In 1976-77, Phil Pearce (Bert) was 3rd in the Inaugural Endeavour 24 Australia titles; in Endeavour 26 NSW titles Phil Gosling (Lynjill) 1st, Ivor Kellaway (Pimpernel) 2nd; Compass 28 NSW titles, Trevor Griffin (Avante II) 2nd, and David Warren (Spindrift) 3rd. MHYC members John Conroy (Lotchen III), Keith Steward (Omega) and Keith Poole (Tringa) were 1st, 2nd and 3rd respectively in the NSW Bluebird titles. Hoiho (Jim Allen and Barry Bloomfield) won the Inaugural Ampol East Coast Championship. Bruce Ritchie (Jan III) was 3rd in the World Etchells and lst in the Australian Etchells titles. Bob Terrett won the NSW Soling titles and King Haakons Cup. MHYC juniors Greg Hyde (High Voltage), Andrew Pearson (Stardust) and Tony Hannon (Farr Faster) were lst, 2nd and 3rd respectively in the Cherub National titles, while Murray Hammond (Lowdog) was 3rd in the National Manly Junior titles - that was quite a year!

1977-78 saw another year of dub member successes with A. Kennard/J. Martin (Two Up) 3rd in NSW 1/4 Ton titles and 2nd in JOG Nationals; Cal Gardiner (Onyx) 1st in Endeavour 24 State and Nationals; J. Smallwood (Esbe), Max Lanser (Saga), and Terry Ford (Magic), 1st, 2nd and 3rd in Endeavour 26 NSW Titles. In the Hood 23 NSW titles, Tony Hill (Mairsey Dotes) was 2nd and Ian Kingsford-Smith/Ian Cameron (Humphree) 4th. Triton 24 NSW titles had Ian Lewis (Jumbo) 2nd and Jim Moline (Total Control) 3rd. The Ampol Tasman Sea Trophy and the South Solitary Race were won by Geoff Foster (Harmony) while the Sydney to Mooloolaba Yacht Race was won by Alan Sweeney (Diamond Cutter).

In 1978-79, the Australian and World 5.5 Championships were won by Frank Tolhurst (Arnnga I1); 1st in the NSW Bluebird titles went to Ben Nossiter (Charade); NSW Compass 29 tides to David Warren (Spindrift II);NSW Compass 28 titles to Paul Hargraves (Pacific). Space does not allow me to mention all the results of club competition over those years in more than 6 divisions.

Regrettably, the race results for 1979-80 were not included in the annual report to members.

So many interesting things happened during this decade that it's difficult to do justice to every event. Throughout this period there was always a great club spirit epitomised by the dedication of a number of members, some of whom are still giving their services generously and unstintingly-to name a few outstanding ones - Frank Likely, Geoff Foster, Hugh George, Marian Packer and parents, but there have been many more! The early training programs set up by Ron Adams and Alan Kemmis were pioneer schemes. The Associates were constant and untiring with their social activities which raised considerable funds to help worthy charities and the club's funds. The untiring efforts of Joan Clack, Barbara Harrington and the late Doris Burke as long term Associate Presidents are also noteworthy. All the members of the Starter's Team have served for many years. Not to be forgotten is the work of Noel Clack in organising Wednesday racing week after week before retiring to Queensland with Joan.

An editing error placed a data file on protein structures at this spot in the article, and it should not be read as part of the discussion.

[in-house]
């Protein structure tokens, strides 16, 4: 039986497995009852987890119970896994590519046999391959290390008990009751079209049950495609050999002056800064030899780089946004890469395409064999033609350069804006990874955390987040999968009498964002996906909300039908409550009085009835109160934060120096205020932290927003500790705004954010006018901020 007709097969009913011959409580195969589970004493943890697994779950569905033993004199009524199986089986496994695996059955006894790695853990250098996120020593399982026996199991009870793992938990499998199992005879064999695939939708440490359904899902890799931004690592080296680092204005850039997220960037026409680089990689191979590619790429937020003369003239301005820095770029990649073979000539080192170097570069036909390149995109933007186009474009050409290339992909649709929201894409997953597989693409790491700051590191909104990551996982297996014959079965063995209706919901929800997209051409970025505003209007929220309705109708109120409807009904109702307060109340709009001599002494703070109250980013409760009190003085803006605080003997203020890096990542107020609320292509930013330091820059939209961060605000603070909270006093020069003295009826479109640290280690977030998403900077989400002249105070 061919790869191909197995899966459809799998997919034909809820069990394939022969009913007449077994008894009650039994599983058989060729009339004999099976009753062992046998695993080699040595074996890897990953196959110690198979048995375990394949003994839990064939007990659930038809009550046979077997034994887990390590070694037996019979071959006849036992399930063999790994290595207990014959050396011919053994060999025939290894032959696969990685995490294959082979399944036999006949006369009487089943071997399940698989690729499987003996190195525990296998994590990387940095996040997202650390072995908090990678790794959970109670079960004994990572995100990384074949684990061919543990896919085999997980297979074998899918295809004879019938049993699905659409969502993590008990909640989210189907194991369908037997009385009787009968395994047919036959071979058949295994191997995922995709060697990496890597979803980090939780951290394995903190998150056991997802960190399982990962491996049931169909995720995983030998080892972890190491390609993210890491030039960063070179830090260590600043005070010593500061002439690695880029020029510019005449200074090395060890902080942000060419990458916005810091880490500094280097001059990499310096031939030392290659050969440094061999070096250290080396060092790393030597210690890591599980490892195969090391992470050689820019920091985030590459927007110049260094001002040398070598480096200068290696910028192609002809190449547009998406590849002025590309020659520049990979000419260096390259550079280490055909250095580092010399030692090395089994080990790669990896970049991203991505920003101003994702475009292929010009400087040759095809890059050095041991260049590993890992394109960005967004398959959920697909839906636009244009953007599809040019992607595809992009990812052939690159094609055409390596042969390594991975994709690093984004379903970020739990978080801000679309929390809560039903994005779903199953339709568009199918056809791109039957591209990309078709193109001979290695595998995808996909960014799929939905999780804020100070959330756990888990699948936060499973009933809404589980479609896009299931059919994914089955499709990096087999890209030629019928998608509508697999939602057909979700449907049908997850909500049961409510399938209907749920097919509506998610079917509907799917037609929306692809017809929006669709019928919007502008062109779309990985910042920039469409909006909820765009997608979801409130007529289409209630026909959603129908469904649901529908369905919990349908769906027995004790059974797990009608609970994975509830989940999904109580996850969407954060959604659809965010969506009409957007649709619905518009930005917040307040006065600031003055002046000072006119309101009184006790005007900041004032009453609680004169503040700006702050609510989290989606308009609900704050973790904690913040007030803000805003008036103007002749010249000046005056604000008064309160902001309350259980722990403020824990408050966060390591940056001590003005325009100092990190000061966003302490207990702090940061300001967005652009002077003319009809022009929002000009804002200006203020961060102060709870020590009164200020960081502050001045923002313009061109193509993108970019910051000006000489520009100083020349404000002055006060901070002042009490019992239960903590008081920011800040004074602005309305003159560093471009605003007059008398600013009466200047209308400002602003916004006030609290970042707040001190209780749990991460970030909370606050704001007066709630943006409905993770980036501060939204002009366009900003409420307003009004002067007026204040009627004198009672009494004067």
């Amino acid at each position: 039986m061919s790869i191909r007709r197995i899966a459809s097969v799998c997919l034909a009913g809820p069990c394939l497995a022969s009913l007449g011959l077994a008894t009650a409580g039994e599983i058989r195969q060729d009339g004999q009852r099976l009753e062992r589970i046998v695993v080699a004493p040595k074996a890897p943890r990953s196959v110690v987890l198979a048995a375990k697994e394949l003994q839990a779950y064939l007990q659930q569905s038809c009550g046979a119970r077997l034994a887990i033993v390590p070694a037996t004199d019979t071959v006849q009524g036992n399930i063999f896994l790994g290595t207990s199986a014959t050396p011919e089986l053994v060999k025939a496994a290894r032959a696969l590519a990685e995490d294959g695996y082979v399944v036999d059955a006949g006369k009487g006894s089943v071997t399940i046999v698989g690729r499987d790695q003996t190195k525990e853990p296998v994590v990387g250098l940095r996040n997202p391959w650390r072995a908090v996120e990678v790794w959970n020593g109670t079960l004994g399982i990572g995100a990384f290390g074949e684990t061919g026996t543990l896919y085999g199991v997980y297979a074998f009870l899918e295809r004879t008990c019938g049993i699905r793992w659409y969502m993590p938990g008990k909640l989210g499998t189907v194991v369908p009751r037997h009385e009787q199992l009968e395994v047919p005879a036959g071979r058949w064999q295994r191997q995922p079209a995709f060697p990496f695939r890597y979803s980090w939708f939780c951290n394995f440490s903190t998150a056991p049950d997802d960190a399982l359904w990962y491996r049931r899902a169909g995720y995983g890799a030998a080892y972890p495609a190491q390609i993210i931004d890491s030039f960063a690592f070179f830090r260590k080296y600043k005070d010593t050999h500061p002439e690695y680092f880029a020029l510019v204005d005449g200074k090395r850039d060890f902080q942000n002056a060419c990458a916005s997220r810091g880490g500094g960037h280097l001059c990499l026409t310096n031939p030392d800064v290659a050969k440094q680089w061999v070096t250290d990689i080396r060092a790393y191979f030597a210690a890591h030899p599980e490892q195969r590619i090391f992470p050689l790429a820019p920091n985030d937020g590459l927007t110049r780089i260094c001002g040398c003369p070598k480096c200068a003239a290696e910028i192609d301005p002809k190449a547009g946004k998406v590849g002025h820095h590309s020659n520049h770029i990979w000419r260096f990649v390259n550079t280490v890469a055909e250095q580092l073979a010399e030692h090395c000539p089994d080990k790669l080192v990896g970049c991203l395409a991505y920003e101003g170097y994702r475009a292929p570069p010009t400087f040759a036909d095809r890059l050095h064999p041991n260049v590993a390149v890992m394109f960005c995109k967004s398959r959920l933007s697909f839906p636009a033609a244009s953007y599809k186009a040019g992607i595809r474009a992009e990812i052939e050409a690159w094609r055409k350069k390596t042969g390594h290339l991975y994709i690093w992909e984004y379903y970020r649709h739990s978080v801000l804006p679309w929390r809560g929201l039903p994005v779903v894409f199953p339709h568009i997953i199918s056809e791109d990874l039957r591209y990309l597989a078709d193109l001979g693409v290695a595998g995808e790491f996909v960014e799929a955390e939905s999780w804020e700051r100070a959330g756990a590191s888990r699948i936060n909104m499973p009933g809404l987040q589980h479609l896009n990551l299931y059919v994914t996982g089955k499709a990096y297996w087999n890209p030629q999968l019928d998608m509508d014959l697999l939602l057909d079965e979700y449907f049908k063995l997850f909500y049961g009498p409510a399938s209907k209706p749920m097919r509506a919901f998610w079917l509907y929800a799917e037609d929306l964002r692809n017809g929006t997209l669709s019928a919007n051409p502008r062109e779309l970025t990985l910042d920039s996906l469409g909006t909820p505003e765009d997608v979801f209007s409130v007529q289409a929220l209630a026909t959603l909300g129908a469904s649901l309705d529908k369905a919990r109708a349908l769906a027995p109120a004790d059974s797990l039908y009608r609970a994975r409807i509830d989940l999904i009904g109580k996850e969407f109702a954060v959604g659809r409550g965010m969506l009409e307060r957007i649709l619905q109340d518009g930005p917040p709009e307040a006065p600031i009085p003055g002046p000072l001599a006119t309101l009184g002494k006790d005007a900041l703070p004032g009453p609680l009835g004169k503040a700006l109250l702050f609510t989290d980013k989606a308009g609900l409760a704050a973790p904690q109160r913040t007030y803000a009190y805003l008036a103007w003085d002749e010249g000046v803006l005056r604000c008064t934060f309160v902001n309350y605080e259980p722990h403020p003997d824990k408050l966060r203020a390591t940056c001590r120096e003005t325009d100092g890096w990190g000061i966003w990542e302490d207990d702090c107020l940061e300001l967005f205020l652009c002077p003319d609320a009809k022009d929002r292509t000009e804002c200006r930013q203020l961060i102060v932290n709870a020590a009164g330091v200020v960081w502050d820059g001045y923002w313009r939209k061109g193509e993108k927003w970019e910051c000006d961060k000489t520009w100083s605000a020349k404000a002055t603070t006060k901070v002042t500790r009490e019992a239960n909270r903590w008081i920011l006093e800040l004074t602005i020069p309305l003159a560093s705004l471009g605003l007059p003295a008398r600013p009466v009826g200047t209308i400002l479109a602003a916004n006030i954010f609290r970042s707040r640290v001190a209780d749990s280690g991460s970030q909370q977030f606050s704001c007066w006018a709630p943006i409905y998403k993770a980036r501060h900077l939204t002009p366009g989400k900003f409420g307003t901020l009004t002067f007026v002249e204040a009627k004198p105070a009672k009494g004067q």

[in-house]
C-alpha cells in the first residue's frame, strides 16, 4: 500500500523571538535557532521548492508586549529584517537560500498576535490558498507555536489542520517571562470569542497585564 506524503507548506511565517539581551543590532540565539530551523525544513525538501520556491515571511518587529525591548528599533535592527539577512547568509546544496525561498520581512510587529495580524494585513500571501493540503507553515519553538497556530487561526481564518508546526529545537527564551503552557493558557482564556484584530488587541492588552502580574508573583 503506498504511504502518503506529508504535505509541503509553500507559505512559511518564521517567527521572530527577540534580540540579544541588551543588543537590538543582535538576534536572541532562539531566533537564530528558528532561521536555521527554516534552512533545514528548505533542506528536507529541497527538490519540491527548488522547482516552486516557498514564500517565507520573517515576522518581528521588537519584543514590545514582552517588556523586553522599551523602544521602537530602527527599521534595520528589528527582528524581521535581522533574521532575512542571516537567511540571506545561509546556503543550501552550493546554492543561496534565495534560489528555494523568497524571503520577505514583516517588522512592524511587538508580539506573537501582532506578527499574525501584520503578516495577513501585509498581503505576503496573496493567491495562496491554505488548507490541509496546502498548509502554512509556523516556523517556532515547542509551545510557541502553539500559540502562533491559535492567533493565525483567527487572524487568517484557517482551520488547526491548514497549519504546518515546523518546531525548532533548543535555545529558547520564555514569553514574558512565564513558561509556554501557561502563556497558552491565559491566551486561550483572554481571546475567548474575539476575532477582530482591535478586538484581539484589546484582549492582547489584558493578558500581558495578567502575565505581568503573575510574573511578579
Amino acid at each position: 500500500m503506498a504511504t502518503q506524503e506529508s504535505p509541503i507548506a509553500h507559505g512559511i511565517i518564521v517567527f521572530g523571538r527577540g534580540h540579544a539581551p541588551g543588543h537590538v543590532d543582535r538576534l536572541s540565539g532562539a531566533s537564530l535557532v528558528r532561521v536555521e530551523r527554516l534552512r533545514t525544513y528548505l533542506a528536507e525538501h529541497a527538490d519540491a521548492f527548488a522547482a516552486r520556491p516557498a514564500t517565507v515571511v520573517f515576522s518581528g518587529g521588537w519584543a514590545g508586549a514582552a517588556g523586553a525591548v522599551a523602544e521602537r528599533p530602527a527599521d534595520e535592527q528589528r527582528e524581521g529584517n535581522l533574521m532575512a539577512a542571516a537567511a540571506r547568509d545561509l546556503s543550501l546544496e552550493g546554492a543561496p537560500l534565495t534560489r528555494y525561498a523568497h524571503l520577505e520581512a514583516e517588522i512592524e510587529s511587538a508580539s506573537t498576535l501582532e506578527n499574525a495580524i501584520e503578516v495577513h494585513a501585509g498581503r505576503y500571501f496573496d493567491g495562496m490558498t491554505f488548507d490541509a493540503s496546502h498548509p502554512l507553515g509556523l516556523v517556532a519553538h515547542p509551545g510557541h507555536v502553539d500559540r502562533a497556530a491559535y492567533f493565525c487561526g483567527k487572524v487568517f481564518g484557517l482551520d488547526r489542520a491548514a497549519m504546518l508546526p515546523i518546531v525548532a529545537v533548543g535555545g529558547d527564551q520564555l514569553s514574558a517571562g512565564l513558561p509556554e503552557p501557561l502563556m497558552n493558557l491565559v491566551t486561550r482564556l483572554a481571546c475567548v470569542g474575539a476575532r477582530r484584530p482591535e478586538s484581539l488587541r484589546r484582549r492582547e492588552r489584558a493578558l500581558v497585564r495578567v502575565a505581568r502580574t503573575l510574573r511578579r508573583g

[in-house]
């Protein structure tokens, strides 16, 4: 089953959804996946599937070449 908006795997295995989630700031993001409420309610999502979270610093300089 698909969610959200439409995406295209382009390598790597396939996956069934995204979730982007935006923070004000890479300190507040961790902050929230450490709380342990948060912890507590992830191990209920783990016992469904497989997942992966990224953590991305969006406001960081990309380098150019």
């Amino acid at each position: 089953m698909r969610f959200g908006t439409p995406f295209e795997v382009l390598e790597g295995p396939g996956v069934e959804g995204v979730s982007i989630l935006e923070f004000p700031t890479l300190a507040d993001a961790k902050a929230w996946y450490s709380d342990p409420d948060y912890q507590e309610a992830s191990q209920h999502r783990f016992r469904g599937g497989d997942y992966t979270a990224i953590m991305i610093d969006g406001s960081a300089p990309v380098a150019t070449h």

The Log has been a main communication thread with members. It has had its ups and downs but there have been many dedicated members who toil voluntarily to keep it an effective journal.

MHYC entered the 80s a strong club with probably the largest membership and yacht register of any yacht club in Australia, an excellent racing record, an enthusiastic Cruising Division and a reputable training program serving a wide range of people. While finances weren't strong, we were not financially

Insecure and thanks to the foresight of earlier committees who built the present club before it became unaffordable, we have one of the finest locations and clubs in Sydney.


Prominant Offshore Boats at MHYC
Prominant Offshore Boats at MHYC

1970

Opening Day

Windsong Opening Day MHYC1970
Windsong Opening Day MHYC1970
Windsong Opening Day MHYC1970
Windsong Opening Day MHYC1970
MHYC Opening Day 1970
MHYC Opening Day 1970
MHYC Opening Day 1970
MHYC Opening Day 1970

5.5 World Championships

5.5 World Championships off Barrenjoey
5.5 World Championships off Barrenjoey